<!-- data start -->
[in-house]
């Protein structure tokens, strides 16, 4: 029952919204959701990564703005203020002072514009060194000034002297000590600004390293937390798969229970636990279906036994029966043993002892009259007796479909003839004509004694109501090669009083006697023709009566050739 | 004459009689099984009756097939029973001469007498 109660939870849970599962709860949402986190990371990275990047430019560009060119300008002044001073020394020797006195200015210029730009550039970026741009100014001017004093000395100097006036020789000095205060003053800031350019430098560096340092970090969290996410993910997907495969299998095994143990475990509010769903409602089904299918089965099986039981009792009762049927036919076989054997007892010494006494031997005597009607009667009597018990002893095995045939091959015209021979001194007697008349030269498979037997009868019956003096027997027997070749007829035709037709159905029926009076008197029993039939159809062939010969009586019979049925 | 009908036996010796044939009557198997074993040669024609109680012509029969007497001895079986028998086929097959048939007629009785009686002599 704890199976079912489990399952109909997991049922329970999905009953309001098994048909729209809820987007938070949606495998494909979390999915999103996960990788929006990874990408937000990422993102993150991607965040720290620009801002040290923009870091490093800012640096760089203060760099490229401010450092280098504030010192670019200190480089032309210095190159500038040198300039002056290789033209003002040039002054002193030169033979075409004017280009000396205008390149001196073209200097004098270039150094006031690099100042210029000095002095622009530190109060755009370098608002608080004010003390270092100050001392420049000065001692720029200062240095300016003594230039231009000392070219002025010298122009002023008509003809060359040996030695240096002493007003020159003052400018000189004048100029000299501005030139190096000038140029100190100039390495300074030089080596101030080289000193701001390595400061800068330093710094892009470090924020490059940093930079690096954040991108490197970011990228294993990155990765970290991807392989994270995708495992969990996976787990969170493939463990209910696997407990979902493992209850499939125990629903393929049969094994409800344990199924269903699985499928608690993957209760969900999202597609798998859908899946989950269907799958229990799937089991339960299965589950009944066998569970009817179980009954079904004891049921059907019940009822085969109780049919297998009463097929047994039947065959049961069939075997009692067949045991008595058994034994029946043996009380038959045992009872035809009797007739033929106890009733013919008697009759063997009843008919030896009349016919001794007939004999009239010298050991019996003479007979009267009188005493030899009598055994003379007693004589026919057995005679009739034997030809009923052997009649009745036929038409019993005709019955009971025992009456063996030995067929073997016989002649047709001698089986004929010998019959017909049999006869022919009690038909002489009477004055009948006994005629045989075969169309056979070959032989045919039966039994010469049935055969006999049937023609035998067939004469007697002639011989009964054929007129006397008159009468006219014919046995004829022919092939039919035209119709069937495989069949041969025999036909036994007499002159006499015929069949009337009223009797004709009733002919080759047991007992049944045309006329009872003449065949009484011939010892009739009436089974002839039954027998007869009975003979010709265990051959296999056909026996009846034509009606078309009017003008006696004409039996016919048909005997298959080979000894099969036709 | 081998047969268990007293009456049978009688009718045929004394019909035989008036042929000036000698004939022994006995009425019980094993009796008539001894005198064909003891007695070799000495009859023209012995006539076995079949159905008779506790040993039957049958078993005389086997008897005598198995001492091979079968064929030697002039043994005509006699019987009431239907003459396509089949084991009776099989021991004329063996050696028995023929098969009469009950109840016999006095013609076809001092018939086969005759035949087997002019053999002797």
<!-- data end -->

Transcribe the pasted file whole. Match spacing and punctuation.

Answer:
[in-house]
């Protein structure tokens, strides 16, 4: 029952919204959701990564703005203020002072514009060194000034002297000590600004390293937390798969229970636990279906036994029966043993002892009259007796479909003839004509004694109501090669009083006697023709009566050739 | 004459009689099984009756097939029973001469007498 109660939870849970599962709860949402986190990371990275990047430019560009060119300008002044001073020394020797006195200015210029730009550039970026741009100014001017004093000395100097006036020789000095205060003053800031350019430098560096340092970090969290996410993910997907495969299998095994143990475990509010769903409602089904299918089965099986039981009792009762049927036919076989054997007892010494006494031997005597009607009667009597018990002893095995045939091959015209021979001194007697008349030269498979037997009868019956003096027997027997070749007829035709037709159905029926009076008197029993039939159809062939010969009586019979049925 | 009908036996010796044939009557198997074993040669024609109680012509029969007497001895079986028998086929097959048939007629009785009686002599 704890199976079912489990399952109909997991049922329970999905009953309001098994048909729209809820987007938070949606495998494909979390999915999103996960990788929006990874990408937000990422993102993150991607965040720290620009801002040290923009870091490093800012640096760089203060760099490229401010450092280098504030010192670019200190480089032309210095190159500038040198300039002056290789033209003002040039002054002193030169033979075409004017280009000396205008390149001196073209200097004098270039150094006031690099100042210029000095002095622009530190109060755009370098608002608080004010003390270092100050001392420049000065001692720029200062240095300016003594230039231009000392070219002025010298122009002023008509003809060359040996030695240096002493007003020159003052400018000189004048100029000299501005030139190096000038140029100190100039390495300074030089080596101030080289000193701001390595400061800068330093710094892009470090924020490059940093930079690096954040991108490197970011990228294993990155990765970290991807392989994270995708495992969990996976787990969170493939463990209910696997407990979902493992209850499939125990629903393929049969094994409800344990199924269903699985499928608690993957209760969900999202597609798998859908899946989950269907799958229990799937089991339960299965589950009944066998569970009817179980009954079904004891049921059907019940009822085969109780049919297998009463097929047994039947065959049961069939075997009692067949045991008595058994034994029946043996009380038959045992009872035809009797007739033929106890009733013919008697009759063997009843008919030896009349016919001794007939004999009239010298050991019996003479007979009267009188005493030899009598055994003379007693004589026919057995005679009739034997030809009923052997009649009745036929038409019993005709019955009971025992009456063996030995067929073997016989002649047709001698089986004929010998019959017909049999006869022919009690038909002489009477004055009948006994005629045989075969169309056979070959032989045919039966039994010469049935055969006999049937023609035998067939004469007697002639011989009964054929007129006397008159009468006219014919046995004829022919092939039919035209119709069937495989069949041969025999036909036994007499002159006499015929069949009337009223009797004709009733002919080759047991007992049944045309006329009872003449065949009484011939010892009739009436089974002839039954027998007869009975003979010709265990051959296999056909026996009846034509009606078309009017003008006696004409039996016919048909005997298959080979000894099969036709 | 081998047969268990007293009456049978009688009718045929004394019909035989008036042929000036000698004939022994006995009425019980094993009796008539001894005198064909003891007695070799000495009859023209012995006539076995079949159905008779506790040993039957049958078993005389086997008897005598198995001492091979079968064929030697002039043994005509006699019987009431239907003459396509089949084991009776099989021991004329063996050696028995023929098969009469009950109840016999006095013609076809001092018939086969005759035949087997002019053999002797």